Large: University of Washington

Special interest: Evergreen State University, Cornish School of the Arts, Digipen Institute of Technology

Gap year: 826 Seattle Internships, City Year Seattle

Northern California

Small: Mills College, University of the Pacific, University of San Francisco, Dominican University

Medium: Stanford University, Sonoma State University, Santa Clara University, UC Santa Cruz

Large: UC Berkeley, UC Davis, Sacramento State

Special interest: California College of the Arts

Gap year: 826 Valencia Internships, City Year San José

Southern California

Small: Occidental College, Whittier College, Claremont Colleges, University of Redlands

Medium: University of Southern California, University of San Diego

Large: UCLA, San Diego State University, Cal State Long Beach

Special interest: California Institute of Technology, California Institute of the Arts

Gap year: 826 Los Angeles Internships, City Year Los Angeles

Request a Transcript

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For Alumni who would like to request a transcript, please complete and submit the form provided here:

Forms can also be printed and faxed to 503-203-5123. Questions? Contact the Registrar at 503-297-1894, ext. 316.

Join us for our Case Studies program on Tuesday, September 3, at 6:30 pm

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Seniors and their parents are invited to join admissions representatives from nine colleges around the country to review mock admissions files and discuss the college application process.

Date: Tuesday, September 3, 2013

Time: 6:30 pm

Place: Meet in the Barn, and we’ll split into small groups after a short general meeting.

We anticipate that we’ll finish up by about 9:00 pm.

Prior to the event, please download and print the mock admissions files below!

College Counseling from the Inside Out

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From the Fall 2009 Caller

By Nancy Donehower

One of the bedrock truths of the college admissions process is counter-intuitive, and a bit surprising: The successful college search and application process should focus on the individual student and not on any one college, or group of colleges.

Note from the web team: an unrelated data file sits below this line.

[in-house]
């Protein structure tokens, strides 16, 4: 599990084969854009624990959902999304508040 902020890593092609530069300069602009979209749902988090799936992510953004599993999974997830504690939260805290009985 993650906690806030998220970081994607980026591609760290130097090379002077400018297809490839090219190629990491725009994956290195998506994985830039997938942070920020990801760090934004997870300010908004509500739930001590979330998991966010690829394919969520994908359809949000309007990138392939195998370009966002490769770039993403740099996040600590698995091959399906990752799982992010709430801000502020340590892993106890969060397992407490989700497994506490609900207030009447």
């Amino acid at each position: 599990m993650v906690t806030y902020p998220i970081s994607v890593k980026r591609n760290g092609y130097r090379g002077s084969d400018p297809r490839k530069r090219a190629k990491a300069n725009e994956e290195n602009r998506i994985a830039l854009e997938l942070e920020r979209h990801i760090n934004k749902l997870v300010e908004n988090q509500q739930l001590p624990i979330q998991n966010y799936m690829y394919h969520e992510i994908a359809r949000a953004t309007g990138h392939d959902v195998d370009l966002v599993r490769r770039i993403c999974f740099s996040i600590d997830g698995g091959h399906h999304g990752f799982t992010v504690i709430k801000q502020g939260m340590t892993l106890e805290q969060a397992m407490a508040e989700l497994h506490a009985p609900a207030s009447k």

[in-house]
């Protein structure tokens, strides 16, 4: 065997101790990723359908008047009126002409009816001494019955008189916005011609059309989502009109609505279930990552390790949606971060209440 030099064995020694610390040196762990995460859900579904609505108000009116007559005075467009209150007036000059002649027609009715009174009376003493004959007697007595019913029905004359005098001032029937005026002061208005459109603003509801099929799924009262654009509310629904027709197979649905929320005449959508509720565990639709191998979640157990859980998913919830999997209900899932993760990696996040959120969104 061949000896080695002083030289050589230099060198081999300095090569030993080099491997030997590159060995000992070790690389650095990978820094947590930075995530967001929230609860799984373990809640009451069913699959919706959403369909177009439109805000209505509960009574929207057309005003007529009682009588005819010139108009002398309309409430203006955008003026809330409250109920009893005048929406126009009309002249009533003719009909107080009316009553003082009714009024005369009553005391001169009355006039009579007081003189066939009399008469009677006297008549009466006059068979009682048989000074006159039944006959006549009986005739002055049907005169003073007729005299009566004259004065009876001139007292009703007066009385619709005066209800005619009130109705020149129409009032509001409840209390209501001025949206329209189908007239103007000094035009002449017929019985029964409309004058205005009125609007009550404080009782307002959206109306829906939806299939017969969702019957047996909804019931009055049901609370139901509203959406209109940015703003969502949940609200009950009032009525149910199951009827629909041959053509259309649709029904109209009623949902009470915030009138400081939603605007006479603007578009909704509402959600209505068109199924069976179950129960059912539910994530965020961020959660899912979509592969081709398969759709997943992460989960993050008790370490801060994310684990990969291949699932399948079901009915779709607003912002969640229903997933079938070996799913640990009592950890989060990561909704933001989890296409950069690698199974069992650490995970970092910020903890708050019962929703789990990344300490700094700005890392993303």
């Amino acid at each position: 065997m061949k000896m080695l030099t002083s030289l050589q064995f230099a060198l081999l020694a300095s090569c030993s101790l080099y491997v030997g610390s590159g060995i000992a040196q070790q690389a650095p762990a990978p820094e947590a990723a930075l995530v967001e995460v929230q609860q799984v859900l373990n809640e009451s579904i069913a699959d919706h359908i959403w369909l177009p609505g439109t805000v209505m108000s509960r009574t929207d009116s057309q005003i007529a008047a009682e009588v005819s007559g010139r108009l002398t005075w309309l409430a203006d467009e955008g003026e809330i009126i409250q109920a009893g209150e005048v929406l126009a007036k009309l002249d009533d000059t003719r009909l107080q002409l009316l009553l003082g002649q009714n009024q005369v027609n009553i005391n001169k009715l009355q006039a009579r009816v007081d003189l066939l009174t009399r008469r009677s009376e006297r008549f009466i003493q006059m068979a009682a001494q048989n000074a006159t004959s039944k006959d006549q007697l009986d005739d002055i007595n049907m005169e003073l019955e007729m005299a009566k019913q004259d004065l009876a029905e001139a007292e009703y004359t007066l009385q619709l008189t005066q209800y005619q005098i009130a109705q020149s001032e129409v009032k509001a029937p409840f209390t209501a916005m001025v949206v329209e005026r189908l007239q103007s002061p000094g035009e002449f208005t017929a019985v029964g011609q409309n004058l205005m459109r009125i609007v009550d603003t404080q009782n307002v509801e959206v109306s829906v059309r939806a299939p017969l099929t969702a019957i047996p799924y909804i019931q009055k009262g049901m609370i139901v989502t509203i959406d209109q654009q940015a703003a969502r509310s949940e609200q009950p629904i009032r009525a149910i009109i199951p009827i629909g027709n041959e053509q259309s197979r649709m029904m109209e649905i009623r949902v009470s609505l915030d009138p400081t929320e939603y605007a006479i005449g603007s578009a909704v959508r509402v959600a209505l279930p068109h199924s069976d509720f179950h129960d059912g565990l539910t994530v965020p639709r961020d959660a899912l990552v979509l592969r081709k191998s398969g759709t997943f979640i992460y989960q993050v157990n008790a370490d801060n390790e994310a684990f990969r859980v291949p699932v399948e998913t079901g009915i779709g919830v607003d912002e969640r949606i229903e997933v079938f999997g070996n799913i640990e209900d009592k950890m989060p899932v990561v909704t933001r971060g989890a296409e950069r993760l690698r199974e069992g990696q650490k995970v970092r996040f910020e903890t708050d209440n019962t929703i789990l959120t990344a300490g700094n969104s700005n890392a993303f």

These days, we live in a culture that encourages us to do our shopping before we know what we want, and this is especially true of the college search process. So many students work from the outside in: bombarded with college information in every medium, they try to make sense of their options by picking up a college guide or set of rankings before they take the time to assess themselves and their goals. The result is that the college search process becomes focused on a loose idea of finding a “good college” as opposed to finding the colleges that are good for that particular individual.
In Catlin Gabel’s college counseling office, Kate Grant and I work instead from the inside out to help students understand that there is no one “best” college, only a set of colleges that will be the best matches for them. With this “inside-out” approach, we encourage students to understand themselves and what they’re seeking before they start to research and compare different colleges. We hope that students see this process as a learning experience during which they have the opportunity for self-reflection and growth of awareness about their individual skills, strengths, and the qualities they prefer in an educational environment. This approach fits well with Catlin Gabel’s educational philosophy, and makes the college application process a natural extension of the individualized education that students have become accustomed to here.
At its core, the college search and application process is about getting to know yourself, working effectively and discerningly with large amounts of information, and learning how to make choices that are right for you. So our juniors begin the process with a retreat that combines various group and individual exercises to encourage self-reflection. This past year, we used a version of the “Fifteen Random Things About Me” task (popularized on Facebook) and a comprehensive written questionnaire to start things off. The discussions and writings that emerged from the retreat were wonderful—helpful to us as we get to know each student, and helpful for the students as a source of good material for those inevitable college essays. We followed up the retreat with small-group college counseling sessions and individual meetings with students through the spring. This way, we could get to know the class as a whole, as well as all the interesting, energetic and distinctive individuals in it.
Based on our knowledge of each student, we’re able to suggest colleges for them to consider, work through the pros and cons of various choices, and help them assemble a final list of colleges to apply to that has the right balance of optimism and realism. Both the small group meetings and our individual student meetings will continue through the fall of the senior year, so that we are always in touch with each student’s progress and are ready to offer assistance each step of the way.